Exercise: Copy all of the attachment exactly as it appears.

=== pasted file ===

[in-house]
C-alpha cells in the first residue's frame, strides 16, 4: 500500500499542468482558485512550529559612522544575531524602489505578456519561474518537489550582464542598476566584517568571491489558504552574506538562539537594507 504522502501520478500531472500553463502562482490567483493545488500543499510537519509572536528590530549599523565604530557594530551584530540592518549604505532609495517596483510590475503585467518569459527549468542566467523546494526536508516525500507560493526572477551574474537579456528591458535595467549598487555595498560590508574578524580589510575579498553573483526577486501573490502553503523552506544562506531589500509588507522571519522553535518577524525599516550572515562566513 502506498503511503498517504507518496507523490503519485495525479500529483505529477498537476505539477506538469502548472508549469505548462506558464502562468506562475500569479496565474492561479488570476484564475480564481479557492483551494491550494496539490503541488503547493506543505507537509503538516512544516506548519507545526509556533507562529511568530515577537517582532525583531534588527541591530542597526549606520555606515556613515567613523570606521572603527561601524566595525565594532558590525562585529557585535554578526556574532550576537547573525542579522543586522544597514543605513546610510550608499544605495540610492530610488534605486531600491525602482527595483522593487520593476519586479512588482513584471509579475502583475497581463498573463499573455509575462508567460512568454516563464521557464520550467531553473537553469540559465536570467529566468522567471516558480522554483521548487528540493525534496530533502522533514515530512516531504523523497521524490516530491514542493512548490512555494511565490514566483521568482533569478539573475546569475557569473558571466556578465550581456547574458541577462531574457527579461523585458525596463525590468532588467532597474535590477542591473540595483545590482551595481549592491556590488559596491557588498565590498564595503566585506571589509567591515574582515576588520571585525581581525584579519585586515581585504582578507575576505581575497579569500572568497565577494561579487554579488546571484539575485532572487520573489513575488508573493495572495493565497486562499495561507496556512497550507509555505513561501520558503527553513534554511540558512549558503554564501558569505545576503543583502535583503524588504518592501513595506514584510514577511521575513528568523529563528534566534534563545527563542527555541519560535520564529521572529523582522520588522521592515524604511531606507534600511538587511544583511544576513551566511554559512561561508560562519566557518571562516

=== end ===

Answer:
[in-house]
C-alpha cells in the first residue's frame, strides 16, 4: 500500500499542468482558485512550529559612522544575531524602489505578456519561474518537489550582464542598476566584517568571491489558504552574506538562539537594507 504522502501520478500531472500553463502562482490567483493545488500543499510537519509572536528590530549599523565604530557594530551584530540592518549604505532609495517596483510590475503585467518569459527549468542566467523546494526536508516525500507560493526572477551574474537579456528591458535595467549598487555595498560590508574578524580589510575579498553573483526577486501573490502553503523552506544562506531589500509588507522571519522553535518577524525599516550572515562566513 502506498503511503498517504507518496507523490503519485495525479500529483505529477498537476505539477506538469502548472508549469505548462506558464502562468506562475500569479496565474492561479488570476484564475480564481479557492483551494491550494496539490503541488503547493506543505507537509503538516512544516506548519507545526509556533507562529511568530515577537517582532525583531534588527541591530542597526549606520555606515556613515567613523570606521572603527561601524566595525565594532558590525562585529557585535554578526556574532550576537547573525542579522543586522544597514543605513546610510550608499544605495540610492530610488534605486531600491525602482527595483522593487520593476519586479512588482513584471509579475502583475497581463498573463499573455509575462508567460512568454516563464521557464520550467531553473537553469540559465536570467529566468522567471516558480522554483521548487528540493525534496530533502522533514515530512516531504523523497521524490516530491514542493512548490512555494511565490514566483521568482533569478539573475546569475557569473558571466556578465550581456547574458541577462531574457527579461523585458525596463525590468532588467532597474535590477542591473540595483545590482551595481549592491556590488559596491557588498565590498564595503566585506571589509567591515574582515576588520571585525581581525584579519585586515581585504582578507575576505581575497579569500572568497565577494561579487554579488546571484539575485532572487520573489513575488508573493495572495493565497486562499495561507496556512497550507509555505513561501520558503527553513534554511540558512549558503554564501558569505545576503543583502535583503524588504518592501513595506514584510514577511521575513528568523529563528534566534534563545527563542527555541519560535520564529521572529523582522520588522521592515524604511531606507534600511538587511544583511544576513551566511554559512561561508560562519566557518571562516